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Rotarians learn pros of long-term care policies

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The News Correspondent
ATHENS–Athens Rotary heard details about long-term care insurance, which provides funding for custodial care, at the club’s May 9 meeting.
Kandas Babb, a certified long-term care specialist, shared information about issues facing people who can no longer care for themselves, which are classified as “activities of daily living.”
“It’s not something someone wants to talk about, but it’s real,” said Babb, who experienced providing long-term care to a relative with Alzheimer’s disease. “I have a passion for long-term care,” which does not pay medical expenses, but for custodial care, she said.
Activities of daily living include bathing, dressing, using the toilet, transferring (either from bed or chair), incontinence and the ability to feed oneself. When two of those activities are lost, long-term care insurance benefits usually kick in, Babb said. Even so, 25 percent of families provide long-term care for those over age 50.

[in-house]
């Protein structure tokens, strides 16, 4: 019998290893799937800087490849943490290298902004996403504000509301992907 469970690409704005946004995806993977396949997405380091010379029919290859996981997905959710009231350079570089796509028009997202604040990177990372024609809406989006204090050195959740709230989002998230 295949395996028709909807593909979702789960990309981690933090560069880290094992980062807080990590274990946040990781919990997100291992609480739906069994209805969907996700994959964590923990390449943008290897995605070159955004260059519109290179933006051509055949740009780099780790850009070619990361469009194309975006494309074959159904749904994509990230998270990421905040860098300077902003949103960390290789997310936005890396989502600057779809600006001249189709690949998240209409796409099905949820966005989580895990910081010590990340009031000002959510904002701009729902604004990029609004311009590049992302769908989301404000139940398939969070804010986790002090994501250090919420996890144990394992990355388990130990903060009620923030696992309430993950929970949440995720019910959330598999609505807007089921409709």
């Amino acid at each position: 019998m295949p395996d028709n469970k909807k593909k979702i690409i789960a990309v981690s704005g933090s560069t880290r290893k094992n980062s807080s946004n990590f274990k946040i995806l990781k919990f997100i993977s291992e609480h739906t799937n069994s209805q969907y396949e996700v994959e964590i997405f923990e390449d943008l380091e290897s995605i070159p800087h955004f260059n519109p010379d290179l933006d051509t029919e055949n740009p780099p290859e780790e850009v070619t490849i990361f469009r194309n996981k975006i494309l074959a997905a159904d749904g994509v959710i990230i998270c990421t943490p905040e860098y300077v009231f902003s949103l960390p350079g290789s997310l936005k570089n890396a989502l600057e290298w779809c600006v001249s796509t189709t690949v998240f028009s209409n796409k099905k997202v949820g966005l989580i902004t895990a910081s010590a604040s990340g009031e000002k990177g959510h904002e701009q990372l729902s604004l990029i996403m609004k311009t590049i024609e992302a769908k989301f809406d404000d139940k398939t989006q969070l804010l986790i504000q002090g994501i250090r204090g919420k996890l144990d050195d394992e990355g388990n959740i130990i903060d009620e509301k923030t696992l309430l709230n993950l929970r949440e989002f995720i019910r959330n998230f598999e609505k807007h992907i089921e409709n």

Long-term care insurance is not a lump sum, Babb stated, but a minimum monthly payment or reimbursement. Babb suggested purchasing long-term care insurance while a person is in his or her 50s. Otherwise, families face annual nursing home costs between $75,000 and $100,000, and home health aides average $22 per hour.
About 40 percent of those getting long-term care benefits are under the age of 65, Babb said. Medicare pays a miniscule amount and has a myriad of restrictions, she added, and Medicaid requires exhaustion of saved money, inherited money or separate money from second marriages.
America’s long-term care costs went from $30 billion in 2000 to $225 billion in 2015, and the average time custodial care is needed is 4.5 years. Ten percent of those over age 65 have Alzheimer’s Disease, which jumps to 33 percent for those older than 85.
For more information about long-term care insurance, contact Kandas Babb at (832) 729-3361.